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The Spectrum of Information and How Internet Marketing Design is Using it All

What is the spectrum of information? There may be arguments that debate different ways to look at information, but here it is about the accessible to the less accessible. It is about the short and snappier to the long-form and fully-fleshed out. The below two parts of the web illustrate how internet marketing design can incorporate many different ways to receive information.

The Facebook Flash

A Facebook user has the potential to see over 2,000 flashes of content a day. Only a few items may actually be clicked. These articles are written for a “quick in the pan” Facebook audience. The content is short and to the point. It is refined in a small post. This is the Facebook flash, and it does not amount to much length-wise. Yet, it is a sensible way to convey information, and one end of the spectrum.

A Book

The eBook market is booming in a massive way. In the eBook world alone, millions of books are published yearly. EBook represent the other side of this information spectrum. Books are long form. They calculate and communicate a large quantity of information in a very different way than, say, a Facebook or Twitter post. The goal is the same. Marketing can incorporate eBooks to reach an audience while offering more specific information. Writers can actually navigate above online content by offering more authoritarial content to users. It is no secret that content is getting longer. There are many reasons for this, notably ad blocks and writing farms.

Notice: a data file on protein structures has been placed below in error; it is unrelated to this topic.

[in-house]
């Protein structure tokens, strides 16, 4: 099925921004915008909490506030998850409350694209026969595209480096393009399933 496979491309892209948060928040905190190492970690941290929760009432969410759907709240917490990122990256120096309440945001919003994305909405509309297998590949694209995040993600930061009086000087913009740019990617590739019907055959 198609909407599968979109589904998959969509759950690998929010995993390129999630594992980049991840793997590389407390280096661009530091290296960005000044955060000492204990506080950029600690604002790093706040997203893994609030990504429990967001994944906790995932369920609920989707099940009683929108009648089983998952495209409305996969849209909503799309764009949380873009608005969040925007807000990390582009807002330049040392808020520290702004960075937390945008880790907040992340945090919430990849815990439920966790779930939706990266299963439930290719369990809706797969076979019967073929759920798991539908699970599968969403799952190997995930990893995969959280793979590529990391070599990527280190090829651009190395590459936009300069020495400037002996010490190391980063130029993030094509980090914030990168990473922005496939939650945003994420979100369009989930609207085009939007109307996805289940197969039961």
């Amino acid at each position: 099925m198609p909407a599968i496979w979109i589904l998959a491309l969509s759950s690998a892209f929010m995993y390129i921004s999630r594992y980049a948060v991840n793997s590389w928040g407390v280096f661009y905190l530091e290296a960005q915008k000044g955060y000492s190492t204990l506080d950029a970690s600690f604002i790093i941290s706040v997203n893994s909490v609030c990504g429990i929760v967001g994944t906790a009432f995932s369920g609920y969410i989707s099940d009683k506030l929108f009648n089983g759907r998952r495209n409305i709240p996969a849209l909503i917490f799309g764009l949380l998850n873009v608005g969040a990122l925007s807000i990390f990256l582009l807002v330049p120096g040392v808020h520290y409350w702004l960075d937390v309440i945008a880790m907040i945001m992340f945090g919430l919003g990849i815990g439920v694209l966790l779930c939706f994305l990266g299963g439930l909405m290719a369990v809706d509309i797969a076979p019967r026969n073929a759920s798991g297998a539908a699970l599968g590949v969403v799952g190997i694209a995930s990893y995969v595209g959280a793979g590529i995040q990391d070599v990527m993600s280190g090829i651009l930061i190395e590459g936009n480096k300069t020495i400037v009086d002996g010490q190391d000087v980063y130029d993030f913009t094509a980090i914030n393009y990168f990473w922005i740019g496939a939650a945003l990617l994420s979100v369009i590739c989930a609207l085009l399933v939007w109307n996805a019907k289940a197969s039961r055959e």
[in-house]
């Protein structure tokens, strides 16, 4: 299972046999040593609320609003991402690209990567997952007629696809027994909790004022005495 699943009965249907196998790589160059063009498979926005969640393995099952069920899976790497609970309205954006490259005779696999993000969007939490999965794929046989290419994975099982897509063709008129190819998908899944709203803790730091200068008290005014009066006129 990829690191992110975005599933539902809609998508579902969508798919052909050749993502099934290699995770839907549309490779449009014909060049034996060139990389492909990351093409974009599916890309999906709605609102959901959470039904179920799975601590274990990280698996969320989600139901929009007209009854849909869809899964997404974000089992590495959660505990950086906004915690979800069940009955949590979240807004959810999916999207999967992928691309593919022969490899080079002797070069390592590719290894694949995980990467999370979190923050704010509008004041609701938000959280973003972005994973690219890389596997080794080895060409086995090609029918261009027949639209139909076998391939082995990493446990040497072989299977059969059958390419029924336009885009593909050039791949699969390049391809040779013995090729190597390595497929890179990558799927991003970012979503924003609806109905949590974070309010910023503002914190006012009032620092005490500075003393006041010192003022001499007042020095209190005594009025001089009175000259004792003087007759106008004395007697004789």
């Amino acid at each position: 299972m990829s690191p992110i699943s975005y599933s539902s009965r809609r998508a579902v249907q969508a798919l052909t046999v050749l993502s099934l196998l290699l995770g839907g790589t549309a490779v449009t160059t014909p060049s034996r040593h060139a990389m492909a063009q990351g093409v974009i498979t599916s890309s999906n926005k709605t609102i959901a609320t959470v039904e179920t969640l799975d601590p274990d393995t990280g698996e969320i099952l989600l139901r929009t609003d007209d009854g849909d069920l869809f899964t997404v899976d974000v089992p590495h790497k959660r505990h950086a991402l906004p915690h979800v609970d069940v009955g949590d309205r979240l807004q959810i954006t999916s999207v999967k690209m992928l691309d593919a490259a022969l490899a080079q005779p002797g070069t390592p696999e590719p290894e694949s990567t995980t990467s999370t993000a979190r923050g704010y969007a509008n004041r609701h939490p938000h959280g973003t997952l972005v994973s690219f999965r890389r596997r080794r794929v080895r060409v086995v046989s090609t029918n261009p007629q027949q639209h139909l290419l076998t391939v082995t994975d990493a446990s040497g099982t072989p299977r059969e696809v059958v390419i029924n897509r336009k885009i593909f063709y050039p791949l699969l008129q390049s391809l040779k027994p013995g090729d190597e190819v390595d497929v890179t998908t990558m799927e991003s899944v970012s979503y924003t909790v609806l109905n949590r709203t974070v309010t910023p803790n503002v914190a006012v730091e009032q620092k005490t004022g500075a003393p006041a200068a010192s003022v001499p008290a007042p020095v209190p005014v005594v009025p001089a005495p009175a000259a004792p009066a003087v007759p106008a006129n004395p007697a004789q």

EBooks are a natural response to this marketing and Internet consumer trend. A book also has the ability, in a much larger way, to give an authority for a writer. Anyone can post a blog. But, can anyone write a book? The answer is yes, but the consumer perception here leans closer to no- and that is valuable in 2017.

The above two examples confirm that everyone online is an author. Whether they are an author of a Twitter post or a full book, information is relayed in many ways by many people. Marketers have to float above the noise. How can they do that in this noisy day and age?